High energy and focus at WDC induction event

High energy and focus at WDC induction event

Last updated 30 July 2021
Last updated 30 July 2021

A highlight of the past month was the Workforce Development Council (WDC) induction event in Wellington on 7 and 8 July. I’d like once again to congratulate and welcome all the new Council members.

The induction was very well attended, and the room full of energy and anticipation. I enjoyed the opportunity to meet everyone but more importantly to see people getting to know each other, gaining a better understanding of the role WDCs will have in the new vocational education system, and starting to plan their path ahead.

The induction was focused on giving members the information and support they need to do their work, and it was a key way for TEC to help set them up for success.

For those who attended, I know that there was a lot to take in and I hope there wasn’t too much of an information overload!

Representatives from the Ministry of Education, TEC, NZQA and MBIE provided sessions including an outline of the new vocational education and training (VET) ecosystem, the outcomes that we’re looking for from this system change, and the critical role that WDCs will play in giving industry a much stronger voice in VET.

It was also a chance to talk about Te Tiriti o Waitangi, and the opportunities for greater responsiveness and better understanding of the needs of Māori and iwi across VET, including industry needs. There are high expectations on government in relation to honouring  Te Tiriti o Waitangi, and specific Te Tiriti provisions for the sector in the Education and Training Act 2020.

We talked about the intent behind the reforms, and the shift in outcomes required to better support all learners, employers and their communities. A big part of this shift is how all the players in the system work together, and the session “who’s on this journey” prompted some great discussion and a really good picture of the connections.

The Q&As in the panel session at the end of day one offered an excellent insight into people’s understanding of the issues, and gave us a good idea of where we might provide more detailed information.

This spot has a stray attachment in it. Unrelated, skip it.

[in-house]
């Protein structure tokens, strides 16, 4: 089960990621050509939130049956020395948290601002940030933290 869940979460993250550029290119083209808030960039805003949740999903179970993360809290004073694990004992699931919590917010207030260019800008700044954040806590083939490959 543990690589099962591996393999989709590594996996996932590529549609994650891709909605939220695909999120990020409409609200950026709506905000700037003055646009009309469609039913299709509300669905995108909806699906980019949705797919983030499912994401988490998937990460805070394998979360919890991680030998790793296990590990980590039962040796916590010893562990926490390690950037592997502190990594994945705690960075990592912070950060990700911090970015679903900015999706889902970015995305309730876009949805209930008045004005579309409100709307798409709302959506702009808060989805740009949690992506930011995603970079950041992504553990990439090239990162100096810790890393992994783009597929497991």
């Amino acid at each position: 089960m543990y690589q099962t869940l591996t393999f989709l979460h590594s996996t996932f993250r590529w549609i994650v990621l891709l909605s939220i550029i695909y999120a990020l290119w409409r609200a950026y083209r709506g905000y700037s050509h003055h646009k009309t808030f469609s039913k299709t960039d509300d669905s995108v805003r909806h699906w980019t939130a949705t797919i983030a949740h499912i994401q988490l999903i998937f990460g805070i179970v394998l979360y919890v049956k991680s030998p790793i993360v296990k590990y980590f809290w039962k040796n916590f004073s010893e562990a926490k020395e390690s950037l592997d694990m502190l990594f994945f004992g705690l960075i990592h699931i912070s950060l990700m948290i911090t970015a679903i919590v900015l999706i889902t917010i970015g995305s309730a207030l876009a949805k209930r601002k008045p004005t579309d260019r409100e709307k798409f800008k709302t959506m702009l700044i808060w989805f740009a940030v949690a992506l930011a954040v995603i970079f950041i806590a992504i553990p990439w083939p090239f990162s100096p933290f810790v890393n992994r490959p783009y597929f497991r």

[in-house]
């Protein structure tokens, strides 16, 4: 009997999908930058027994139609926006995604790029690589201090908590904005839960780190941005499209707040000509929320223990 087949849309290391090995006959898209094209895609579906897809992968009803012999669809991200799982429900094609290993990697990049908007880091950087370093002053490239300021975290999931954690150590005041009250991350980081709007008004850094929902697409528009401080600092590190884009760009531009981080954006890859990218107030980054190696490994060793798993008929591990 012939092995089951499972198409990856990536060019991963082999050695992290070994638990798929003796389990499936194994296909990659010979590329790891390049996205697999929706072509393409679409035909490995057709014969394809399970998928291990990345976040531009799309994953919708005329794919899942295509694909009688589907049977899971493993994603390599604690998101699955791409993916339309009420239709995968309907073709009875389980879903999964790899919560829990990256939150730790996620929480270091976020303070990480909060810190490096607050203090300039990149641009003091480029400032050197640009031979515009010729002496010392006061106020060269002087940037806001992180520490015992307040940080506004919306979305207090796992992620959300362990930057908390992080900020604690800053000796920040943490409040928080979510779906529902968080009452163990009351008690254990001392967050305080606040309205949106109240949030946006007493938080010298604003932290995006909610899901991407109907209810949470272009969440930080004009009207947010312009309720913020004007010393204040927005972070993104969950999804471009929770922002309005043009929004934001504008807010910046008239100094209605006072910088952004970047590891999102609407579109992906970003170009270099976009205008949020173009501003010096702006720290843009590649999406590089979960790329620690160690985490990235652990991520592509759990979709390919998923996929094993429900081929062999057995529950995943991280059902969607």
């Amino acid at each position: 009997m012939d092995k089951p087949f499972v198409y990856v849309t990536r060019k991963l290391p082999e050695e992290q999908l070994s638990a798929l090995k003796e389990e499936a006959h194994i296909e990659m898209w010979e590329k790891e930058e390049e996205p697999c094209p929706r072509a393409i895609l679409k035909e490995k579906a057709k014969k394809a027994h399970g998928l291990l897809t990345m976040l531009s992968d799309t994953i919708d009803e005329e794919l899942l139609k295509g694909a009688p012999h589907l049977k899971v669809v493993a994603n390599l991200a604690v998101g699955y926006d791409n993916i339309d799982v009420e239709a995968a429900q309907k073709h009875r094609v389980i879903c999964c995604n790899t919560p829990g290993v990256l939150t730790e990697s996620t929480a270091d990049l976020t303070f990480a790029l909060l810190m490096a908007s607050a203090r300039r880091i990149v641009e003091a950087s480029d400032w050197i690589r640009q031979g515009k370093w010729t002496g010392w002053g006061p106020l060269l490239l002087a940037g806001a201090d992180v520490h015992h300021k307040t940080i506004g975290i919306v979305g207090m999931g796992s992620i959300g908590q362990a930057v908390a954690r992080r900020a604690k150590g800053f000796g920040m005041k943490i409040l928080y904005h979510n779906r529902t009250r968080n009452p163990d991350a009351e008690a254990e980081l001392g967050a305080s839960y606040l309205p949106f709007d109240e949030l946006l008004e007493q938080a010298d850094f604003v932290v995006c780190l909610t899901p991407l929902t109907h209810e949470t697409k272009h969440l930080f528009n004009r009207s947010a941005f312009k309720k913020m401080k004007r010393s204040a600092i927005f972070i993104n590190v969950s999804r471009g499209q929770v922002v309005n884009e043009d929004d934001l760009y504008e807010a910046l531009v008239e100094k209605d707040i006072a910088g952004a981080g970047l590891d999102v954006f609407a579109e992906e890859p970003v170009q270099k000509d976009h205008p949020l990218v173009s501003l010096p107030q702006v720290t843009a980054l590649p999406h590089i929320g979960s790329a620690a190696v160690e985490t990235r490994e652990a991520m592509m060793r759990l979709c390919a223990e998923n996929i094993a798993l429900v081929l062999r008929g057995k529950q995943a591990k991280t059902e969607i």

Designing a system for learners and employers

I spend a lot of time engaging on RoVE and I enjoy the conversations I have with a broad range of people, from those training or working or just interested in the VET sector.

This is big change and it can appear complex. But if we remember that we are designing a system around the needs of learners and employers, decisions become much simpler.

It’s also not unrelated to other conversations that we have at TEC and among other agencies on the wider work that is going on across VET and careers. At TEC, this includes our Inspiring the Future work and the opportunities to show the breadth and scope of vocational roles.

Significant progress on reshaping work-based learning

Across the RoVE programme, considerable work is happening with the Transitional ITOs. Since June, the TEC Board has approved transition plans for Competenz, Connexis and NZMAC. This is good progress and represents an important milestone for the integration of on-job, on-campus and online vocational training. See Momentous day as first two Transitional ITOs transition functions to other entities for further information.

I want to acknowledge the work that has been done by all those involved to get us to this point.

Through these plans, Transitional ITOs’ skills setting and qualification activities will transfer to WDCs, and their current arranging training functions will transfer to either Te Pūkenga or a private training establishment (PTE), depending on the preference of their respective industries. As we have previously noted Te Pūkenga has a MOU with Te Wānanga o Aotearoa on future options to support arranging training together. 

Lee Kershaw-Karaitiana, MC for day 1, welcomes Council members to the event.

Speakers from across government agencies giving an overview to WDC Council members.

The newly appointed Services WDC Council.

The WDC Councils will work to honour te Tiriti o Waitangi and support Māori-Crown relationships. Reflecting this commitment, more than 40% of WDC Council members are Māori, some of whom are pictured here with Minister Hipkins.